There are three basic schools of thought when it comes to time travel methods used in popular movies. The first is a fixed timeline, where the events of the participant have already happened no matter what they try to change. This theory relates to The Terminator. The second theory is the diverse timeline. You can go back and change the past, but it can have disastrous effects on your present and create a paradox. Think Looper or Back to the Future. The third time travel theory is the multiverse, or alternate timeline concept. Even if you go back in time, you do not change your present, you only create a different outcome in that alternate dimension. Source Code and Star Trek (2009) are good examples of this.
Project Almanac basically uses all three and is a time traveling hot mess.
MTV Films and Platinum Dunes (Michael Bay’s company) produced this Chronicle ripoff. It follows a group of teens, led by wiz kid David, as they discover plans for a time machine and start dabbling with science that is far above their heads. At first, they use it for personal gain and for momentary pleasure. Yet, David breaks the rules and creates a Butterfly Effect that seems impossible to undo.
This type of movie should run at a crisp pace. At almost two hours, it feels like it takes forever to get to the point. Over 50 minutes go by and you’ve yet to see one trip back in time. I understand a lengthy setup if we’re meant to better associate with the characters. Yet, there’s nothing to them. There’s the nerd who is in love with the hot girl, there’s his two geeky friends who just want to be popular, the girl behind the camera, (I don’t think they show her face more than twice, but they’re more than happy to highlight her cleavage.) and the popular girl with a heart of gold. Basically, this cast could have been replaced with that of ‘Project X’ or ’21 and Over’ and nothing would have changed. These are the types of characters that go back in time to see Imagine Dragons in concert. (Yes, that actually happens.)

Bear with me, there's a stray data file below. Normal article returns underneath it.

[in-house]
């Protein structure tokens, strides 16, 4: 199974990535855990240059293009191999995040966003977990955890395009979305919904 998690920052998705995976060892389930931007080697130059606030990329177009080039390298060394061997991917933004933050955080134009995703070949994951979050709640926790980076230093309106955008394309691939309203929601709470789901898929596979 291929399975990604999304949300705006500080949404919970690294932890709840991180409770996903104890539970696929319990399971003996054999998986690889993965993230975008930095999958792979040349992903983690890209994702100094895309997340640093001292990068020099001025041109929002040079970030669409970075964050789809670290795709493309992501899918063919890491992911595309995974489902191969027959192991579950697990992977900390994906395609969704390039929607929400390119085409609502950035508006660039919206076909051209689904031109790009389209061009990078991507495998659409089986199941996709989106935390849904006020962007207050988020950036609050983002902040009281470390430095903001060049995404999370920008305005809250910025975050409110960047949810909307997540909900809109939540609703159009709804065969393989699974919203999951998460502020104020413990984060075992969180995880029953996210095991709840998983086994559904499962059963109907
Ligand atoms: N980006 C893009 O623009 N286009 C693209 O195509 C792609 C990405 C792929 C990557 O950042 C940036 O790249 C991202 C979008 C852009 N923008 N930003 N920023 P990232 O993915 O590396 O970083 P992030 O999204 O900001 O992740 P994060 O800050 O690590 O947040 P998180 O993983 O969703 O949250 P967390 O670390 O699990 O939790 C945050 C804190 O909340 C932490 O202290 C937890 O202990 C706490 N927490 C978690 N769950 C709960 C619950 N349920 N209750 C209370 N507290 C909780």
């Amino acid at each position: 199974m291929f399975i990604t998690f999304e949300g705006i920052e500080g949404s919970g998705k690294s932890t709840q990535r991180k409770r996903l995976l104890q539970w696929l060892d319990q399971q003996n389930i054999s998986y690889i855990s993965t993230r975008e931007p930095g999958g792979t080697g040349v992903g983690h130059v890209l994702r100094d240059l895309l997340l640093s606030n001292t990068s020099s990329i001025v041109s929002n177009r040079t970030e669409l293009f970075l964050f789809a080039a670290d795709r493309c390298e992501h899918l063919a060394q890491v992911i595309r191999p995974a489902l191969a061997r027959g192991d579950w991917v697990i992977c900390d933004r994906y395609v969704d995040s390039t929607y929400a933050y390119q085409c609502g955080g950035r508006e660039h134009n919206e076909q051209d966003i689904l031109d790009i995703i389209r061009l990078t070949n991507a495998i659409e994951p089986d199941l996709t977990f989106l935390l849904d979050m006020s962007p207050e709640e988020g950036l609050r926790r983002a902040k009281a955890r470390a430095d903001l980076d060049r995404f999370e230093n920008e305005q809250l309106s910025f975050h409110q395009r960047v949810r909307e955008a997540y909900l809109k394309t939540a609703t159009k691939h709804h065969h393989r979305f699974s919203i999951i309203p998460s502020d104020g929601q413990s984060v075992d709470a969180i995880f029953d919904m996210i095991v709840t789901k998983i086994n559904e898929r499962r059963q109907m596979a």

Found footage movies need a reason for existing. This one starts off with a video these friends are creating to get David into MIT. Then, it just turns into a supposed documentary showing every single facet of David’s life. The camera never turns off. There were several times when the camera was omnipresent and was wherever it needed to be at the right time. Also, this camera has the knack to pick up conversations perfectly from hundreds of feet away.
This movie taught me several valuable lessons about time travel. All you need to create a time machine is the graphics processor of an Xbox, a stopwatch app and the battery from a hybrid car. I know what I’ll be doing this weekend. See you at the Imagine Dragons show…
Project Almanac was meant to be released one year ago under the title “Welcome to Yesterday.” I’m not sure why it was delayed until now. Perhaps the filmmakers have a time machine and saw how much it bombed last year and had to reset the release to this weekend hoping it will make money.
Project Almanac is not unwatchable. For the right audience, it has its merits. However, the characters give you no reason to root for them. You see everything telegraphed from miles away, which makes it worse when the movie takes its time to get there. Had they shaved off 30 minutes, this may have been a fun, fast-paced Butterfly Effect for young Millenials. Sadly, it’s a standard found footage movie, full of plot holes, that will be forgotten in a short matter of time. C-